Television

FIFA World Cup coverage promises to be a game-changer

NEW DELHI: Unlike the 3D that dominated the best viewing of the last FIFA World Cup, the second biggest tournament on the global sporting calendar after the Olympics, the entire media is concentrating on 4K and even more superior technologies.

 

Bedeviled by significant infrastructure problems that have reached all the way from the airports that will receive the international arrivals to the stadia of the 12 host cities that will stage the games, hamstrung by the communications problems caused by an overloaded telecoms system and marred by protest and unrest, broadcasters the world over have learnt the painful lessons that modern Brazil is at best an awkward place to operate in.

 

With the tournament just around the corner (12 June- 13 July in Brazil), the consensus is that host broadcaster HBS has done its best in ensuring diversity connections and implementing an impressively redundant form of production that has seen 12 identical, containerised production centres built in Germany and shipped over to Brazil.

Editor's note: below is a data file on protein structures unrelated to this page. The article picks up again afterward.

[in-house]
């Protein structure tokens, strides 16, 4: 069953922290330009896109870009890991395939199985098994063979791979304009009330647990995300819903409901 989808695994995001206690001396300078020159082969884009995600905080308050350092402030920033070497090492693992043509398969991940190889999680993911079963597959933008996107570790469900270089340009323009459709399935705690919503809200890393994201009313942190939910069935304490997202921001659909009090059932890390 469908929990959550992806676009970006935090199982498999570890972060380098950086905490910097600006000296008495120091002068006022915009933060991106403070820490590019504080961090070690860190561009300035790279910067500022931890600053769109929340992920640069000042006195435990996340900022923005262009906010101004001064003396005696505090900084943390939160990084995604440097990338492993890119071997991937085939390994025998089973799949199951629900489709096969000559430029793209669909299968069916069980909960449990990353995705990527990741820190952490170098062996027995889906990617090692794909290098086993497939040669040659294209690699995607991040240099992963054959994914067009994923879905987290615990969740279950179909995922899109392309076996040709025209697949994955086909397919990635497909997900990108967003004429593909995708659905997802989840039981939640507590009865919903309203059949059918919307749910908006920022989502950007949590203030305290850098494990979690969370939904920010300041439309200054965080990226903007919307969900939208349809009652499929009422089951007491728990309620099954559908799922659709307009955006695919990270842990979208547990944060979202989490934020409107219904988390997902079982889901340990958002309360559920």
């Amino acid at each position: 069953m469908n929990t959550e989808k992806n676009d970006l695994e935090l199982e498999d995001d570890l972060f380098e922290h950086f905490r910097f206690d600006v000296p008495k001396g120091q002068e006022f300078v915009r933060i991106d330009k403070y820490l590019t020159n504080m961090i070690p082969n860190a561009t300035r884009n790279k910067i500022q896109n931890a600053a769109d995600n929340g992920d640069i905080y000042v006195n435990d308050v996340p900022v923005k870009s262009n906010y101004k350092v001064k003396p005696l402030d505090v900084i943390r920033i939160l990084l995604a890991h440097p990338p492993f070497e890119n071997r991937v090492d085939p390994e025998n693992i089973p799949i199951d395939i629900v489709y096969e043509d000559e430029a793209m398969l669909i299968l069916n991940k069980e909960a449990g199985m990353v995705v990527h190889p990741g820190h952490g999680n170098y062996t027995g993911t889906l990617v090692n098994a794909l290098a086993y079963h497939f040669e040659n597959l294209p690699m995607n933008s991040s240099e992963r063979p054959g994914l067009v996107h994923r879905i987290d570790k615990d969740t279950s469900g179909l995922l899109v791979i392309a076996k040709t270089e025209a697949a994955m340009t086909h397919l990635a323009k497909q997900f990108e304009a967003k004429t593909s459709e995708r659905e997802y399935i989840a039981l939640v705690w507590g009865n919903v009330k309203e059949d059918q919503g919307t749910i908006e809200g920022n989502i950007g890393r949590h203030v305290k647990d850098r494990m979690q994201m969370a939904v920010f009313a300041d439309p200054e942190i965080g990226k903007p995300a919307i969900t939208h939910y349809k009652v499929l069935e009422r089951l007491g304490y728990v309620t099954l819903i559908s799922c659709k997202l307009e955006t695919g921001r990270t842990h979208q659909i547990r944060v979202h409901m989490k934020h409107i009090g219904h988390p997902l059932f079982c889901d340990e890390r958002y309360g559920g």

Moving equipment around the country, especially after the group stages are over, was always going to be a major problem, and it is one that HBS has decided it does not want to be involved with. All of which is part of the reason why EVS loaded 234 servers on a container ship bound for Rio sometime in March. But it is what some of those servers are doing when they are installed that is probably the real story from Brazil 2014.

 

Apart from the Ultra HD effort, it is remote production that this year’s World Cup really moves the goalposts. Not just simply an add-on, remote production lies at the heart of the HBS production workflow in Brazil, according to a report by the National Association of Broadcasters in the United States.

 

16 EVS XT3 servers are to be installed at each venue and, alongside them, two of the company’s C-Cast Agents which represent the sharp end of its connected content production architecture.